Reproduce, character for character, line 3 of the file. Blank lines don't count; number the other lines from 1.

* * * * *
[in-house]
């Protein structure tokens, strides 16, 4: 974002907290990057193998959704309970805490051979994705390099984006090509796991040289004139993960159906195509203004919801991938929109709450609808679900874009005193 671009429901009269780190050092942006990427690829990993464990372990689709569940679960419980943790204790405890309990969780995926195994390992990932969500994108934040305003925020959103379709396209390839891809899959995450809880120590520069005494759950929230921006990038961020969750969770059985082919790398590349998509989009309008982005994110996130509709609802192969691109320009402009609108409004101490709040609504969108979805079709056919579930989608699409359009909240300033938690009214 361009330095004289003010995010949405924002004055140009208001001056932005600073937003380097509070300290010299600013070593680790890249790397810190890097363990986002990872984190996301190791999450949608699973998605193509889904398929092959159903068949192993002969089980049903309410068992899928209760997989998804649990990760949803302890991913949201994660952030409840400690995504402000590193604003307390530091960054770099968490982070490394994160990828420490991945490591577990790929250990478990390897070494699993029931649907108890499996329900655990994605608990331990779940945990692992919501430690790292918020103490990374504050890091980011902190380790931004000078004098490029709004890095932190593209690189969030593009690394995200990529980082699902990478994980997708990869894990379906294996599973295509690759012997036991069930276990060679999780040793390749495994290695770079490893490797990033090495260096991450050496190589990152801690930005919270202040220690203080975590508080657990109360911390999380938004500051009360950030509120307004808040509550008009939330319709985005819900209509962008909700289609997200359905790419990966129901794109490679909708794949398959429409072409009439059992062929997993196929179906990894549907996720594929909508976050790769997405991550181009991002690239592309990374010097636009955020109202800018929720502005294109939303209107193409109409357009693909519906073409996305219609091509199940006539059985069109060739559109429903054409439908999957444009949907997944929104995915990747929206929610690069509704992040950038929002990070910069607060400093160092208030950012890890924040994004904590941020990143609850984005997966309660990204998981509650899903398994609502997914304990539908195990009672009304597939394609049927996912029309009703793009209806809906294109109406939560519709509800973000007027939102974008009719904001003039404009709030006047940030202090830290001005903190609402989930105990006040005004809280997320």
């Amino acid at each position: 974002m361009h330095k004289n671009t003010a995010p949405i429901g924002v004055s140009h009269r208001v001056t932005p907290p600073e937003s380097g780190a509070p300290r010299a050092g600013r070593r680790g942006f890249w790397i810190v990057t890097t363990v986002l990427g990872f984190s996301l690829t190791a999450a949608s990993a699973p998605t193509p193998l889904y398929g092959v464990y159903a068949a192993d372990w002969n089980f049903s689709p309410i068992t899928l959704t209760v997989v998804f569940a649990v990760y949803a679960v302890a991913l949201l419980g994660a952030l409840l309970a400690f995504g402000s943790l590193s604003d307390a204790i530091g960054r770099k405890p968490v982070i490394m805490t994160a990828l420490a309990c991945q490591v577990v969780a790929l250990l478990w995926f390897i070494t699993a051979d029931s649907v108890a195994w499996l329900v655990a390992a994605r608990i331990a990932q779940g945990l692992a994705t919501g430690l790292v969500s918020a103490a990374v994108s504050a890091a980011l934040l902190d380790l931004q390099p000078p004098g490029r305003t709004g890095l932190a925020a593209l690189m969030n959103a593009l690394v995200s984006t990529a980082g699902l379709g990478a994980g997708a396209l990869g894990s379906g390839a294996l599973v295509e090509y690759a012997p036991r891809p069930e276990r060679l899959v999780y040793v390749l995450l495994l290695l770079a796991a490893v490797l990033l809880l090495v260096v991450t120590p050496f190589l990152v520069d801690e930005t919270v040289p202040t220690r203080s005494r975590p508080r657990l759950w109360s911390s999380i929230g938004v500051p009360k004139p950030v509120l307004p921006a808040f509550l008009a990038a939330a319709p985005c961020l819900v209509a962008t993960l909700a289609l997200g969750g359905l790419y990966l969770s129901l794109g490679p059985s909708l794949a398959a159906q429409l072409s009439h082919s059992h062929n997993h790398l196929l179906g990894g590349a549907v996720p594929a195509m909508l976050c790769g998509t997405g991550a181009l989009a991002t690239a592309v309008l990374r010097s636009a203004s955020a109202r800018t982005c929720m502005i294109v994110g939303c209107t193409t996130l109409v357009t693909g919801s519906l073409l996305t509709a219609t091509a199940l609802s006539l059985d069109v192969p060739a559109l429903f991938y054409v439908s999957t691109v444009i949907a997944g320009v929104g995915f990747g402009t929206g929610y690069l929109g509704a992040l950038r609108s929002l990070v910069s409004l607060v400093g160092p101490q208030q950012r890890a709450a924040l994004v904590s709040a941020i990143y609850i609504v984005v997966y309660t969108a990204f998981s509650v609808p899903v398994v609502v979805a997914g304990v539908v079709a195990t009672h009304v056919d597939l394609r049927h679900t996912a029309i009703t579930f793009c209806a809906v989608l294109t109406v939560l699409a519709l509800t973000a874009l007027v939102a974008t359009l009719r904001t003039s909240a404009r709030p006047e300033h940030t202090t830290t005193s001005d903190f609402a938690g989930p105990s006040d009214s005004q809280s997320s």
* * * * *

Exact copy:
């Amino acid at each position: 974002m361009h330095k004289n671009t003010a995010p949405i429901g924002v004055s140009h009269r208001v001056t932005p907290p600073e937003s380097g780190a509070p300290r010299a050092g600013r070593r680790g942006f890249w790397i810190v990057t890097t363990v986002l990427g990872f984190s996301l690829t190791a999450a949608s990993a699973p998605t193509p193998l889904y398929g092959v464990y159903a068949a192993d372990w002969n089980f049903s689709p309410i068992t899928l959704t209760v997989v998804f569940a649990v990760y949803a679960v302890a991913l949201l419980g994660a952030l409840l309970a400690f995504g402000s943790l590193s604003d307390a204790i530091g960054r770099k405890p968490v982070i490394m805490t994160a990828l420490a309990c991945q490591v577990v969780a790929l250990l478990w995926f390897i070494t699993a051979d029931s649907v108890a195994w499996l329900v655990a390992a994605r608990i331990a990932q779940g945990l692992a994705t919501g430690l790292v969500s918020a103490a990374v994108s504050a890091a980011l934040l902190d380790l931004q390099p000078p004098g490029r305003t709004g890095l932190a925020a593209l690189m969030n959103a593009l690394v995200s984006t990529a980082g699902l379709g990478a994980g997708a396209l990869g894990s379906g390839a294996l599973v295509e090509y690759a012997p036991r891809p069930e276990r060679l899959v999780y040793v390749l995450l495994l290695l770079a796991a490893v490797l990033l809880l090495v260096v991450t120590p050496f190589l990152v520069d801690e930005t919270v040289p202040t220690r203080s005494r975590p508080r657990l759950w109360s911390s999380i929230g938004v500051p009360k004139p950030v509120l307004p921006a808040f509550l008009a990038a939330a319709p985005c961020l819900v209509a962008t993960l909700a289609l997200g969750g359905l790419y990966l969770s129901l794109g490679p059985s909708l794949a398959a159906q429409l072409s009439h082919s059992h062929n997993h790398l196929l179906g990894g590349a549907v996720p594929a195509m909508l976050c790769g998509t997405g991550a181009l989009a991002t690239a592309v309008l990374r010097s636009a203004s955020a109202r800018t982005c929720m502005i294109v994110g939303c209107t193409t996130l109409v357009t693909g919801s519906l073409l996305t509709a219609t091509a199940l609802s006539l059985d069109v192969p060739a559109l429903f991938y054409v439908s999957t691109v444009i949907a997944g320009v929104g995915f990747g402009t929206g929610y690069l929109g509704a992040l950038r609108s929002l990070v910069s409004l607060v400093g160092p101490q208030q950012r890890a709450a924040l994004v904590s709040a941020i990143y609850i609504v984005v997966y309660t969108a990204f998981s509650v609808p899903v398994v609502v979805a997914g304990v539908v079709a195990t009672h009304v056919d597939l394609r049927h679900t996912a029309i009703t579930f793009c209806a809906v989608l294109t109406v939560l699409a519709l509800t973000a874009l007027v939102a974008t359009l009719r904001t003039s909240a404009r709030p006047e300033h940030t202090t830290t005193s001005d903190f609402a938690g989930p105990s006040d009214s005004q809280s997320s």